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Title: Underground communications and tracking technology advances

Abstract

As the June 2009 deadline set by the MINER Act grows near, several technologies have emerged as possible options for communicating and tracking underground coal miners in the event of an emergency or disaster. NIOSH is currently deciding how best to invest $10 million assigned by Congress under an Emergency Supplementary Appropriations Act (ESA) to research and develop mine safety technology. Medium and ultra high frequency (UHF) systems seem to be leading the pack with radio frequency identification (RFID) tags serving as the tracking system. Wireless mesh systems can serve as a communications infrastructure and they can do much more. Even more technologies continue to emerge, such as inertial navigation tracking systems. Mines are discovering the wonders of modern voice and data communications underground. Still no one know if it is economically practical to design a system that will function after a coal mine explosion. From the nineteen systems submitted to MSHA's request for information (RFI), six systems were selected that represented most of the technologies that had been proposed: the Rajant Breadcrumb, Innovative Wireless, Concurrent Technologies/Time Domain, Transtek, Gamma Services, and the Kutta Consulting systems. They were tested at CONSOL Energy's McElroy mine in April 2006. MSHA felt thatmore » all of those systems needed a significant amount of work before they were ready for use in a underground coal mining environment. The agency continues to work with these, and other manufacturers, to assist in arranging for field demonstration and then to gain MSHA approval.« less

Authors:
Publication Date:
OSTI Identifier:
20892668
Resource Type:
Journal Article
Resource Relation:
Journal Name: Coal Age; Journal Volume: 112; Journal Issue: 3
Country of Publication:
United States
Language:
English
Subject:
01 COAL, LIGNITE, AND PEAT; UNDERGROUND MINING; COMMUNICATIONS; USA; OCCUPATIONAL SAFETY; US MSHA; US NIOSH; COAL MINERS; ACCIDENTS; EMERGENCY PLANS; SAFETY STANDARDS; GHZ RANGE; MHZ RANGE

Citation Formats

Fiscor, S. Underground communications and tracking technology advances. United States: N. p., 2007. Web.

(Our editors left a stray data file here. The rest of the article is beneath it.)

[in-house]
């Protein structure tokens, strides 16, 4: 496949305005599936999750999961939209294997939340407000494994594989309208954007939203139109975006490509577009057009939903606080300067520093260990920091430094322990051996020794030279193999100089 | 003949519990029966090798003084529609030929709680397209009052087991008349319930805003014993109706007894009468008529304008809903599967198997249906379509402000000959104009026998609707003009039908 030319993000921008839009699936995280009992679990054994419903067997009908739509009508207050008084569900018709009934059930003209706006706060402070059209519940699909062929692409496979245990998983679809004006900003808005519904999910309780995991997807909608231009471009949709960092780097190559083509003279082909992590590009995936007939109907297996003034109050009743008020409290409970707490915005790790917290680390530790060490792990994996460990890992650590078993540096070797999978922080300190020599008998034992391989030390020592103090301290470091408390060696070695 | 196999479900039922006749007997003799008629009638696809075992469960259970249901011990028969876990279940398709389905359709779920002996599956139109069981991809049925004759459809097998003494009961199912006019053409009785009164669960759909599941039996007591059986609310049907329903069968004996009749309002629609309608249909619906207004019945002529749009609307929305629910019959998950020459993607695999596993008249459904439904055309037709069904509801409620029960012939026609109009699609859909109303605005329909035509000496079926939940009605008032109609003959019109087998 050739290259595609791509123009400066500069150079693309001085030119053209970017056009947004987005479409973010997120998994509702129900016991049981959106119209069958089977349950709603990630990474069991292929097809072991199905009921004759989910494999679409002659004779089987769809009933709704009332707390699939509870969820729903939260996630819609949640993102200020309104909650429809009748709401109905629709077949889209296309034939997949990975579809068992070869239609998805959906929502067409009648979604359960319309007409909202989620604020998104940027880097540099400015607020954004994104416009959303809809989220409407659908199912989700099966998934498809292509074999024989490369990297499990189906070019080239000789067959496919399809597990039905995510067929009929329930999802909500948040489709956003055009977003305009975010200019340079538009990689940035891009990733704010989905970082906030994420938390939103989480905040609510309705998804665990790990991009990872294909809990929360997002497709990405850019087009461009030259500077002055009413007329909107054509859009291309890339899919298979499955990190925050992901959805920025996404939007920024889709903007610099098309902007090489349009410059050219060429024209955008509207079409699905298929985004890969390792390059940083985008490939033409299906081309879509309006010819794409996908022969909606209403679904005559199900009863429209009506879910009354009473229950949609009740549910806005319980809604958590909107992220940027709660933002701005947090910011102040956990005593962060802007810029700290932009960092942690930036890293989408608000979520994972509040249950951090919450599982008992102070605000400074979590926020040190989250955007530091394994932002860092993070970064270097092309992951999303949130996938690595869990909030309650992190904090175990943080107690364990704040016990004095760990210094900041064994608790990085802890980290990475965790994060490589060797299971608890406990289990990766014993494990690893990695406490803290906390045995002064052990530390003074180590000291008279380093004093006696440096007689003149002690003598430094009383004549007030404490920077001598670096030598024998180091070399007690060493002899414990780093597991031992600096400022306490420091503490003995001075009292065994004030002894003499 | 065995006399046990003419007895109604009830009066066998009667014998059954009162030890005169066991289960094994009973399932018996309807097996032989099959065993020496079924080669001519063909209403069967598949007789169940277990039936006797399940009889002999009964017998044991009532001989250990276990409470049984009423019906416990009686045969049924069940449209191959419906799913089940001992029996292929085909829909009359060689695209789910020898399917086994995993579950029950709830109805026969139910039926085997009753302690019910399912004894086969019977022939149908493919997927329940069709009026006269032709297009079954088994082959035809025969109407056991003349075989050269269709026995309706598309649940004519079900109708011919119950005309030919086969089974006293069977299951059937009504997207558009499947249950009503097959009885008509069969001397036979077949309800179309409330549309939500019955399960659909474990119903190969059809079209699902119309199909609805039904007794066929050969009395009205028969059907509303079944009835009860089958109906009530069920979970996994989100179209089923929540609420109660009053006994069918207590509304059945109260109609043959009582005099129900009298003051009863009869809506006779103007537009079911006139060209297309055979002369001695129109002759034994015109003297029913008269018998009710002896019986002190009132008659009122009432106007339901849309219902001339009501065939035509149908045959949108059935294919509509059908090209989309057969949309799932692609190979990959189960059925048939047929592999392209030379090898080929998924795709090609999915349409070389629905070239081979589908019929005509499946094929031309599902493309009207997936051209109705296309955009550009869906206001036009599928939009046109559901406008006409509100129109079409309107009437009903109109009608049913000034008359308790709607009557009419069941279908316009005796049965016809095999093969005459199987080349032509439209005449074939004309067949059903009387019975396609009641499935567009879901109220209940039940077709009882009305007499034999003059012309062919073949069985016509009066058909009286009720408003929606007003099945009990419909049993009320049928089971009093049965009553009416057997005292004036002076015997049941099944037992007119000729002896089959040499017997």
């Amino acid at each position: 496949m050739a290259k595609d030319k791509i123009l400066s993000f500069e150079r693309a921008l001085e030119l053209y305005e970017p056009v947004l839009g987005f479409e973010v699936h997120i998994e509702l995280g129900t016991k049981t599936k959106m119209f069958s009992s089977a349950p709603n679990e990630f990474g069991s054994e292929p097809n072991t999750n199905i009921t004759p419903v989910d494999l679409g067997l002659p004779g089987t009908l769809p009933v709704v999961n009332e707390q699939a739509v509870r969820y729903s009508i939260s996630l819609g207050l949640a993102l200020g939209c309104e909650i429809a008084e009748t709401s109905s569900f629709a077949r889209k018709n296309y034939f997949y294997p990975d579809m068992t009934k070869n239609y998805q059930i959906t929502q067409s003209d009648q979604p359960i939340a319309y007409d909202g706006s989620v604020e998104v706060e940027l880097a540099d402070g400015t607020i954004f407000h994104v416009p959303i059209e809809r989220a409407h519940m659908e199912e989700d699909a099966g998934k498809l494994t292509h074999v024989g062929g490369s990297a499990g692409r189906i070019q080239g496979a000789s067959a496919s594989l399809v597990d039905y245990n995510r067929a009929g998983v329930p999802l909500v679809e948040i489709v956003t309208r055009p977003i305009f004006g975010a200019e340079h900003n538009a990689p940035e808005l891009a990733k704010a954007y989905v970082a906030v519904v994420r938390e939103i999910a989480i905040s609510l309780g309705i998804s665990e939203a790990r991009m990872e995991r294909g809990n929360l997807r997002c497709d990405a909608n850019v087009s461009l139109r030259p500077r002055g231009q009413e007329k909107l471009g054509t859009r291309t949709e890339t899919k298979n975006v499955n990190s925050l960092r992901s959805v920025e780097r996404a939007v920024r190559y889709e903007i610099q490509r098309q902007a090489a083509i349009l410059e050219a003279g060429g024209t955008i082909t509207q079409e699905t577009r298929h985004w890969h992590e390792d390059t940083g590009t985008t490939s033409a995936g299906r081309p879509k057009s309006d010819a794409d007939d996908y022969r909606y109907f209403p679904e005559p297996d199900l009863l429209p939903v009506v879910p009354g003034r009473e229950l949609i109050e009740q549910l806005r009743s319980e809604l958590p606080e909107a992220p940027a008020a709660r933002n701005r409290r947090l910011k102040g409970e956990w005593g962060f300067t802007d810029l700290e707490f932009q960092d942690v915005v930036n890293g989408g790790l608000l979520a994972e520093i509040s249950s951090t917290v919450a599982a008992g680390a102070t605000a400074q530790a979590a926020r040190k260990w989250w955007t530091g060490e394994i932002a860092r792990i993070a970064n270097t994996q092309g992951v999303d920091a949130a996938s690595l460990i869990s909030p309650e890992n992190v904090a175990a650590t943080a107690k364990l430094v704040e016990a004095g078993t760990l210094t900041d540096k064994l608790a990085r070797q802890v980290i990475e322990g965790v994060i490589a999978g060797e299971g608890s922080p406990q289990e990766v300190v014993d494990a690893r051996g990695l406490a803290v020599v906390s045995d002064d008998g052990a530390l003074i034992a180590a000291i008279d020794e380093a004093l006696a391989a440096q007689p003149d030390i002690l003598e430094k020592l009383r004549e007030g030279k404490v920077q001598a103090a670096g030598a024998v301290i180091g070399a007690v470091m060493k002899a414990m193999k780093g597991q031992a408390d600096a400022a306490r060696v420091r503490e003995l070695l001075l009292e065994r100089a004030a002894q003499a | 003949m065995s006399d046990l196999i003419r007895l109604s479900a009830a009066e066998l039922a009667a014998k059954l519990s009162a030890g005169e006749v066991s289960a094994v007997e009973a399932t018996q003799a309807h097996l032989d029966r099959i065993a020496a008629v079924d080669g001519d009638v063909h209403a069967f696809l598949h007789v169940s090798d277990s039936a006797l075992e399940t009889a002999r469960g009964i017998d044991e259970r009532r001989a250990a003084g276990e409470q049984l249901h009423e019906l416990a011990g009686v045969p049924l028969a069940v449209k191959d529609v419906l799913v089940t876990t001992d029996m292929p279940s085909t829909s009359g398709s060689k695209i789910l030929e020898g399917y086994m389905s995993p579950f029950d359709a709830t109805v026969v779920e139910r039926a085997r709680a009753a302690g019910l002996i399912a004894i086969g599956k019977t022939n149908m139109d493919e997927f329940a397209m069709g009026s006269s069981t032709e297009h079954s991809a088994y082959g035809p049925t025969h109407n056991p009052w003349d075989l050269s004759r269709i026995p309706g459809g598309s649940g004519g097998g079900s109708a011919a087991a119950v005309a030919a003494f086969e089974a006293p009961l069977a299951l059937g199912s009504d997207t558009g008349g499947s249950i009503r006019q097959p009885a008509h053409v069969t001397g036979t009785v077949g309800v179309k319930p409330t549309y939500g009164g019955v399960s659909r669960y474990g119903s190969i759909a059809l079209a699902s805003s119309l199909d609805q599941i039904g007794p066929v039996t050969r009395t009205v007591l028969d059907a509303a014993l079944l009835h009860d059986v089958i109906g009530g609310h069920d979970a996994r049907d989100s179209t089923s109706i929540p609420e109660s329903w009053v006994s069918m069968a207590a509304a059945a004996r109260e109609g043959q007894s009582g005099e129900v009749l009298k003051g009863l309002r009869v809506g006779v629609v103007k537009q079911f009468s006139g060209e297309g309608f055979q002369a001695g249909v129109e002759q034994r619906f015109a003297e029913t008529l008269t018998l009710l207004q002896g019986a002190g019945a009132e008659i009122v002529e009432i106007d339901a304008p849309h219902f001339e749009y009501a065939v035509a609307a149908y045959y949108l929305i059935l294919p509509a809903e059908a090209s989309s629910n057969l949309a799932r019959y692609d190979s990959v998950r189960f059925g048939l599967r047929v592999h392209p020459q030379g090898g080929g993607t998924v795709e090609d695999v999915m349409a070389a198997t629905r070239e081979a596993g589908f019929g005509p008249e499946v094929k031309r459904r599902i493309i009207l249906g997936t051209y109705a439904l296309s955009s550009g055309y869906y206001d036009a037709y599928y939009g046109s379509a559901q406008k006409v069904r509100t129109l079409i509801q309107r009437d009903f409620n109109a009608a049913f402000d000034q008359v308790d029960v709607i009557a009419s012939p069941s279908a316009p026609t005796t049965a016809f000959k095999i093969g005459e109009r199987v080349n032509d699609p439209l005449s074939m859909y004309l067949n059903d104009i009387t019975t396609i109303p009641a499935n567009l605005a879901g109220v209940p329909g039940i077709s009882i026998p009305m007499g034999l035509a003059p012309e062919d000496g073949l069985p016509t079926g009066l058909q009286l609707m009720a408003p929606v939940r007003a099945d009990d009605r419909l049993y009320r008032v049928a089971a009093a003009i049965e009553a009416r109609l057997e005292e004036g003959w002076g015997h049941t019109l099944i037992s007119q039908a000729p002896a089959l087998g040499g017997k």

Fiscor, S. Underground communications and tracking technology advances. United States.
Fiscor, S. Thu . "Underground communications and tracking technology advances". United States. doi:.
@article{osti_20892668,
title = {Underground communications and tracking technology advances},
author = {Fiscor, S.},
abstractNote = {As the June 2009 deadline set by the MINER Act grows near, several technologies have emerged as possible options for communicating and tracking underground coal miners in the event of an emergency or disaster. NIOSH is currently deciding how best to invest $10 million assigned by Congress under an Emergency Supplementary Appropriations Act (ESA) to research and develop mine safety technology. Medium and ultra high frequency (UHF) systems seem to be leading the pack with radio frequency identification (RFID) tags serving as the tracking system. Wireless mesh systems can serve as a communications infrastructure and they can do much more. Even more technologies continue to emerge, such as inertial navigation tracking systems. Mines are discovering the wonders of modern voice and data communications underground. Still no one know if it is economically practical to design a system that will function after a coal mine explosion. From the nineteen systems submitted to MSHA's request for information (RFI), six systems were selected that represented most of the technologies that had been proposed: the Rajant Breadcrumb, Innovative Wireless, Concurrent Technologies/Time Domain, Transtek, Gamma Services, and the Kutta Consulting systems. They were tested at CONSOL Energy's McElroy mine in April 2006. MSHA felt that all of those systems needed a significant amount of work before they were ready for use in a underground coal mining environment. The agency continues to work with these, and other manufacturers, to assist in arranging for field demonstration and then to gain MSHA approval.},